As consumer demand shifts to favor more economical and energy-efficient vehicles, manufacturers need to proactively capitalise on the technology in demand. Interestingly, those consumers that look to purchase high-end cars tend to search for the sustainability and technology on offer, whilst concerns over safety takes, unfortunately a back-seat. This was evident in the industry buzz of 2016, with search focussing on Google self-driving cars and Tesla, and factory closures and industry scandals being forgotten in the process.


As technology advances in everyday life, drivers expect to see the latest car models released with innovative features such as wifi hotspots and wireless charging. However one of the most anticipated trends to come to market is driverless technology. Many companies are already testing the technology in a race to become the first autonomous ride sharing service. BMW have announced their plans to have 40 self-driving cars operating on the streets of Munich <>  next year, and Apple <> have also recently announced their intention to develop their own line of driverless car. The news of this innovation is coming at a pivotal time, one where – according to Ford – people living in cities are finding their commute more stressful than their jobs. In addition, Ford’s survey <>  found that Europeans spend the equivalent of 10 days per year in their cars; autonomous cars are set to shake this up and the benefits are countless, and could even be the end for parent-taxi drivers, 16% of which <> said they’d trust their child to travel alone in a driverless car.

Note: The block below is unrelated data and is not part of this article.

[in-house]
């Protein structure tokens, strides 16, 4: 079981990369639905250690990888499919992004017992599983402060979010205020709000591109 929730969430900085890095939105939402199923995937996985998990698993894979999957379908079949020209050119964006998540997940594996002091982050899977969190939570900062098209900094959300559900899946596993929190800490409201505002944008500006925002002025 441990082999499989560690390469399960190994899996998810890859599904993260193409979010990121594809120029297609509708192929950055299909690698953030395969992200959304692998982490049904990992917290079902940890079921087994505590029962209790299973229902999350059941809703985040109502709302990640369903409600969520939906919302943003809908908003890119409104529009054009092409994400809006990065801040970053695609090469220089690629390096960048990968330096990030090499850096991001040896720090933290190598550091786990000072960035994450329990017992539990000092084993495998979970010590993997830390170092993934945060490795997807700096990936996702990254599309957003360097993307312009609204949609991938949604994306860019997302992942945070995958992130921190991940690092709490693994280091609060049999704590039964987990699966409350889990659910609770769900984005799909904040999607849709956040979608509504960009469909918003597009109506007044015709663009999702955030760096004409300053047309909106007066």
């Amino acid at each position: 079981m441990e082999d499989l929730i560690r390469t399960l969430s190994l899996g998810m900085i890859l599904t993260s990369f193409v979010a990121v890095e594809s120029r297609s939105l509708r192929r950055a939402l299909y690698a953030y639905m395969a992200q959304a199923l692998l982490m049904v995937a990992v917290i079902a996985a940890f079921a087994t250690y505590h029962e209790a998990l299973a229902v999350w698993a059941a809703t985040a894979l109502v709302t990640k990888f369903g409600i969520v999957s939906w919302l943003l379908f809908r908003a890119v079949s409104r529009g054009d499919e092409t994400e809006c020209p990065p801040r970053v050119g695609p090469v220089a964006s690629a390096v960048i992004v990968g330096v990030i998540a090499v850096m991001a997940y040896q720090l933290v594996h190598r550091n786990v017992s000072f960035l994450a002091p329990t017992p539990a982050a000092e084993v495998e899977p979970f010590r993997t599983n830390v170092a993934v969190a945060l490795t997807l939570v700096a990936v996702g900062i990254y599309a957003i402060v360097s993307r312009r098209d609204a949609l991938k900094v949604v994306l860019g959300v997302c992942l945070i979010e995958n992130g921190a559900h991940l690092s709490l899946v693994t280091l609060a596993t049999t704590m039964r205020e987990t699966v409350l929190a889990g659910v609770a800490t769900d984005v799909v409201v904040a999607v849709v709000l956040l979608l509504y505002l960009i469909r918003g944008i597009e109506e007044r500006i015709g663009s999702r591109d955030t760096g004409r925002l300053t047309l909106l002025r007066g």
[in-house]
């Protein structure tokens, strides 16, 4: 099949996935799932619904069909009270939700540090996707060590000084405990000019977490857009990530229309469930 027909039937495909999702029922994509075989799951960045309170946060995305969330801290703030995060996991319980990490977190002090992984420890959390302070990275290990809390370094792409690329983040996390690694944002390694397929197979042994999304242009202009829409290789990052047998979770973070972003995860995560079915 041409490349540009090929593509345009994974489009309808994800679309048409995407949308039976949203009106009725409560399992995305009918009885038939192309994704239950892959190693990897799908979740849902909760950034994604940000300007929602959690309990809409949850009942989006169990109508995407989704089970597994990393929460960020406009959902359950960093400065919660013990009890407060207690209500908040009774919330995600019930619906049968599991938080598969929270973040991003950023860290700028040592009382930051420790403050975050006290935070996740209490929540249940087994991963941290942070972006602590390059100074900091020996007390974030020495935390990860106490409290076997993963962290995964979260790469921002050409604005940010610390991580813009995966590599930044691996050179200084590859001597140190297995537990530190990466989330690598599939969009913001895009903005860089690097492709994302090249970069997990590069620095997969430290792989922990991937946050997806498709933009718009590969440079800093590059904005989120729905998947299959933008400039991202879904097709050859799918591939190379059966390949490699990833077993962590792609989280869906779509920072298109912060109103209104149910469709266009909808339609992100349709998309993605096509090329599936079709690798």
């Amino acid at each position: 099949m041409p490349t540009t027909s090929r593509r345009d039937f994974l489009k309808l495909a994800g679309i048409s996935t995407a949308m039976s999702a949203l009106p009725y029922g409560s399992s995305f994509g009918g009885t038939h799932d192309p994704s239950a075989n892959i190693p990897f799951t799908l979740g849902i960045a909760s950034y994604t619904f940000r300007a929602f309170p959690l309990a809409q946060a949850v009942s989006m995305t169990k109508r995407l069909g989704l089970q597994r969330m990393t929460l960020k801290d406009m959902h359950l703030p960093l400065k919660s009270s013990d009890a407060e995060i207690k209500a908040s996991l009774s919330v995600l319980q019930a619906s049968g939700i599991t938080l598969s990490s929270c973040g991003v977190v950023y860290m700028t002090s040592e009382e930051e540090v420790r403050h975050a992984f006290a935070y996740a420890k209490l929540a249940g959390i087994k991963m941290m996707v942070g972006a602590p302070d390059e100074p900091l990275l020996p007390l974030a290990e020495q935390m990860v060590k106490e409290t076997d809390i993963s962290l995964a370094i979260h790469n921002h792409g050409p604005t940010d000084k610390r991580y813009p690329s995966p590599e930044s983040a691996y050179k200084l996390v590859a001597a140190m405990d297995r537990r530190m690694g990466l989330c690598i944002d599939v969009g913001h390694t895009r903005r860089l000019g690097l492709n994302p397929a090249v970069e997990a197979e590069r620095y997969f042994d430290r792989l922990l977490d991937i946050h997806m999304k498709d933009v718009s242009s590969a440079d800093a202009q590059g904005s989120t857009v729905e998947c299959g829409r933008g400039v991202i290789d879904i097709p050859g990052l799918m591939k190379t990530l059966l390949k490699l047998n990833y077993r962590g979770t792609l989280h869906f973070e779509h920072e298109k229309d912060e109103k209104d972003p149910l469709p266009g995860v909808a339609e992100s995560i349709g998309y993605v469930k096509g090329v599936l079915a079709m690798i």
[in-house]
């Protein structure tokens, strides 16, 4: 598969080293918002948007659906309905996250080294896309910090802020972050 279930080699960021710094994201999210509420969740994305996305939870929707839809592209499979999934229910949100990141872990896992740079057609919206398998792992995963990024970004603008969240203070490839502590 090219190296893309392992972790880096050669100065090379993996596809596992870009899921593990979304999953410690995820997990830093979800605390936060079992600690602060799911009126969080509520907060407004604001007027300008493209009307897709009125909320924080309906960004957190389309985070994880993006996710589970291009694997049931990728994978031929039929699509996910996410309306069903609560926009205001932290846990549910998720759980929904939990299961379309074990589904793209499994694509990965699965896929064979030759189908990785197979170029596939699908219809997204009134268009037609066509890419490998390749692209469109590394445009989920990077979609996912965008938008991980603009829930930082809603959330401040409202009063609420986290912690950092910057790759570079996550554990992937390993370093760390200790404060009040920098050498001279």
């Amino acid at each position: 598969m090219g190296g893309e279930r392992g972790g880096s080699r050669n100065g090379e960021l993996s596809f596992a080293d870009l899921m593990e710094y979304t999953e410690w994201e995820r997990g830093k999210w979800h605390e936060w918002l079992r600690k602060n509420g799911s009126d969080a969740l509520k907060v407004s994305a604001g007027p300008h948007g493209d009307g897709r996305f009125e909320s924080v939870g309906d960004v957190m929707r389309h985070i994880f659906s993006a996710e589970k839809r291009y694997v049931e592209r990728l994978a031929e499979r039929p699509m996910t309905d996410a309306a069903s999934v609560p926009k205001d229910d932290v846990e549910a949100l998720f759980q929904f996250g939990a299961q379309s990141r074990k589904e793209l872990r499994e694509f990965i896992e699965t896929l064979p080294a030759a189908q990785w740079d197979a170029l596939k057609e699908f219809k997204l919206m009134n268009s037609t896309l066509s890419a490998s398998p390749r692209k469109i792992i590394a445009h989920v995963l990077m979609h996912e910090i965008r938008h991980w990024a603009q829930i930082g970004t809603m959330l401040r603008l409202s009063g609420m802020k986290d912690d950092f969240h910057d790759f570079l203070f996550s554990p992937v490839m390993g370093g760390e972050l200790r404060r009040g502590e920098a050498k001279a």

For 2017, the challenges car manufactures will face will be centred around meeting consumers’ ever-shifting demands and lifestyle changes. With 5G becoming a reality in the UK many new car buyers will be looking to purchase models that offer appropriate connectivity support, allowing users to browse the internet at high-speed without draining their phone battery. Connectivity doesn’t stop there, in addition to the age-old bluetooth functionality, many users are looking for cars that support in-car app compatibility. With Apple CarPlay and Android Auto gaining traction, the ability to connect your apps in the car has become crucial to keep people from looking at their smartphones whilst driving.


If manufacturers can look to keep up-to-date with the latest tech innovations, and in turn offer functionality for any advancements that may occur in the near future, customer interest and search should continue to increase while confidence in the market grows.


About Vincent Potier, Chief Operating Officer (COO), Captify


Vincent <>  is the COO of Captify and joined the company in 2013.


He is a renowned digital expert and a well known industry commentator on issues including ad blocking and data protection legislation, he’s also a member of the Interactive Advertising Bureau (IAB) behavioural targeting council.


Throughout his career, Vincent has held a number of prominent roles across Europe, Asia and Latin America, consulting on digital strategies in the adtech, agency and client space. These roles included VP, Strategy & Business Development at Universal Mobile, and Director of Marketing and Communications at Vizzavi. Before Captify, Vincent was the Managing Director for Vonage UK and Canada, where he was responsible for the financial and commercial turnaround of the business.